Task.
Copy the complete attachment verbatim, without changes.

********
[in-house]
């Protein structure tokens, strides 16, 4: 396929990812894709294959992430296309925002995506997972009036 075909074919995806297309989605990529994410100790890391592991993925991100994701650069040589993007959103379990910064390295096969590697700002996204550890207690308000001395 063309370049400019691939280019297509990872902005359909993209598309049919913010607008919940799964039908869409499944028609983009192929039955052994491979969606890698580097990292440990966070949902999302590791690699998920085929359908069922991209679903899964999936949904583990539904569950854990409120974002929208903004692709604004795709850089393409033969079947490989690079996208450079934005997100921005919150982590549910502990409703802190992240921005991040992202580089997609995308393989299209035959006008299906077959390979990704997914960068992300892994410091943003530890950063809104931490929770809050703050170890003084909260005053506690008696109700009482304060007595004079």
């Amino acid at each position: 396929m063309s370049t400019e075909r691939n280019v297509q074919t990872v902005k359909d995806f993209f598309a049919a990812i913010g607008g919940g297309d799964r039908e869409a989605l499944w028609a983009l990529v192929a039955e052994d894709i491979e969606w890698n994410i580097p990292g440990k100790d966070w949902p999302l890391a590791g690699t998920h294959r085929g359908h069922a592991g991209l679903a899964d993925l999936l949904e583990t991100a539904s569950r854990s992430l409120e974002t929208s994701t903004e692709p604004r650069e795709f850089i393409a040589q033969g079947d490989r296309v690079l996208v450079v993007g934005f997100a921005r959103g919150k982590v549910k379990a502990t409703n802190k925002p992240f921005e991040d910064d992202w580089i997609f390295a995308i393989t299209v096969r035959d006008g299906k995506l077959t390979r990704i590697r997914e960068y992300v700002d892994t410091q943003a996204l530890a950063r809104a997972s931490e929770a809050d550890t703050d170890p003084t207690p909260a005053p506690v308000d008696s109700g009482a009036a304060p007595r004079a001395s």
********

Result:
[in-house]
């Protein structure tokens, strides 16, 4: 396929990812894709294959992430296309925002995506997972009036 075909074919995806297309989605990529994410100790890391592991993925991100994701650069040589993007959103379990910064390295096969590697700002996204550890207690308000001395 063309370049400019691939280019297509990872902005359909993209598309049919913010607008919940799964039908869409499944028609983009192929039955052994491979969606890698580097990292440990966070949902999302590791690699998920085929359908069922991209679903899964999936949904583990539904569950854990409120974002929208903004692709604004795709850089393409033969079947490989690079996208450079934005997100921005919150982590549910502990409703802190992240921005991040992202580089997609995308393989299209035959006008299906077959390979990704997914960068992300892994410091943003530890950063809104931490929770809050703050170890003084909260005053506690008696109700009482304060007595004079």
């Amino acid at each position: 396929m063309s370049t400019e075909r691939n280019v297509q074919t990872v902005k359909d995806f993209f598309a049919a990812i913010g607008g919940g297309d799964r039908e869409a989605l499944w028609a983009l990529v192929a039955e052994d894709i491979e969606w890698n994410i580097p990292g440990k100790d966070w949902p999302l890391a590791g690699t998920h294959r085929g359908h069922a592991g991209l679903a899964d993925l999936l949904e583990t991100a539904s569950r854990s992430l409120e974002t929208s994701t903004e692709p604004r650069e795709f850089i393409a040589q033969g079947d490989r296309v690079l996208v450079v993007g934005f997100a921005r959103g919150k982590v549910k379990a502990t409703n802190k925002p992240f921005e991040d910064d992202w580089i997609f390295a995308i393989t299209v096969r035959d006008g299906k995506l077959t390979r990704i590697r997914e960068y992300v700002d892994t410091q943003a996204l530890a950063r809104a997972s931490e929770a809050d550890t703050d170890p003084t207690p909260a005053p506690v308000d008696s109700g009482a009036a304060p007595r004079a001395s």